April 13, 2017

College Admissions: Start a Blog!

One way to make your college application stand out is to create a Web site. I've previously mentioned the Lafayette students who created Local Helpers and the seventh grader in my computer class who wrote Zach's Art of Architecture.

It takes guts put yourself out there. Guts are impressive. (A piece of intestine here, a bit of kidney there...)

Fortunately, your content doesn't have to be completely original. Some of my students started by posting their class notes, book reviews, and English essays online.

What's your favorite class? Put your study tips in a blog. If your work is good, give colleges and future employers a chance to see it.

The site you're reading right now exists because a consultant told me to create it. I could tell clients that I'm a good tutor in my sales pitch (blech 😣), but I prefer show them through my writing.

This guy really, really needs a blog. He also needs a better phone.
Consider creating a blog on a subject you've always been curious about. Do you like thinking about stocks and bonds? You could do some reading and post book reviews. Hop on the Web and find some suggested reading.

Here are a few comments about the finance books from this list:

Michael Lewis is a former investment banker who used to work at Salomon Brothers, whose CEO at the time was John Gutfreund. His candid autobiography allegedly destroyed Gutfreund's career. Lewis really knows how to weave a story, whether he's chronicling the 2008 crash (The Big Short) or describing how the Internet is stripping power from corporations and giving it to individuals (Next: The Future Just Happened).

Are you a World War II buff? Read Barton Biggs's Wealth, War, and Wisdom. Biggs lists the investments that survived the devastation of the war. Here's a spoiler: Bonds lost most of their value due to inflation, art and gold were stolen by the Nazis and given to Hitler's friends, real estate kept part of its value (the land, not the bombed-out buildings), and stocks did the best, especially for people who bought during the war when stocks were really cheap.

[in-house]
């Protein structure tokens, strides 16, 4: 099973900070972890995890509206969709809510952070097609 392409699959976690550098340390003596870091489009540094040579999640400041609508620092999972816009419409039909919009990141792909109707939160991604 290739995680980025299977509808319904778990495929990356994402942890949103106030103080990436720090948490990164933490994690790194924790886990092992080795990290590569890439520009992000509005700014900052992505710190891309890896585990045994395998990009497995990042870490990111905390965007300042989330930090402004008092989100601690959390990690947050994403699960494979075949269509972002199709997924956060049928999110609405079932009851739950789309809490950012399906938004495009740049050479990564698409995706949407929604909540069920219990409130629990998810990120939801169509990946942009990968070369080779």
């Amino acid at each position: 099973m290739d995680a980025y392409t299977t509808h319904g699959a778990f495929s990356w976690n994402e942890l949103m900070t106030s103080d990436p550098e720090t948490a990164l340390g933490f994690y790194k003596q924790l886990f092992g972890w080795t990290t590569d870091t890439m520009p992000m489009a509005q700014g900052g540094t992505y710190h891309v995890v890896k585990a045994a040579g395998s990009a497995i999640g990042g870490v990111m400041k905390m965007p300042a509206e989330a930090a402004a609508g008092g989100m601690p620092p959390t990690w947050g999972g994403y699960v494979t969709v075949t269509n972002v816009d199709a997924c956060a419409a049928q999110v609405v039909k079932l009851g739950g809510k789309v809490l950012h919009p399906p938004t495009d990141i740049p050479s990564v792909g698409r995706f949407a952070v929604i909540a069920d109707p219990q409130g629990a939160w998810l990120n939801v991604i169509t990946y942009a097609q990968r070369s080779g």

Learn about Hetty Green, history's most successful female bond trader. She was infamously miserly and homely but also very intelligent.

Mr. China is the autobiography of one of the first men to buy shares of companies in China. The owners of the companies cheated him by funneling money into other investments, leaving only shells of the original businesses behind. He'd been right about China's emerging capitalist transformation but wrong about the best way to invest in it.

When Genius Failed is the story of Long-Term Capital Management, the hedge fund founded by Nobel Prize winners. They became overconfident of their mathematical models and didn't test their theories thoroughly enough. The fund made a lot of money in the beginning, but as it grew, it had to take bigger and bigger risks to maintain its return. A relatively minor market crash eventually took the fund out because it was so leveraged that it couldn't sit through market volatility.

Expand each of the paragraphs above into a new blog post. Put one of those up every week. After two years, you'll have a hundred reasons for any business school to drool over your application.

This is what the admissions committee will do when it sees your blog.
If you've read one book a week for two years, you probably know more than most finance professionals do. (Yes, I'm talking about vice presidents and licensed brokers who don't actually have any time to read.) You can go into your college interview and actually answer questions. What a thought!

Finance isn't your thing, you say? Find something you do like — astronomy, art, accounting, alliteration — and post one blog entry a week.

Create your blog today.

In two years, amaze the world.


Post a Comment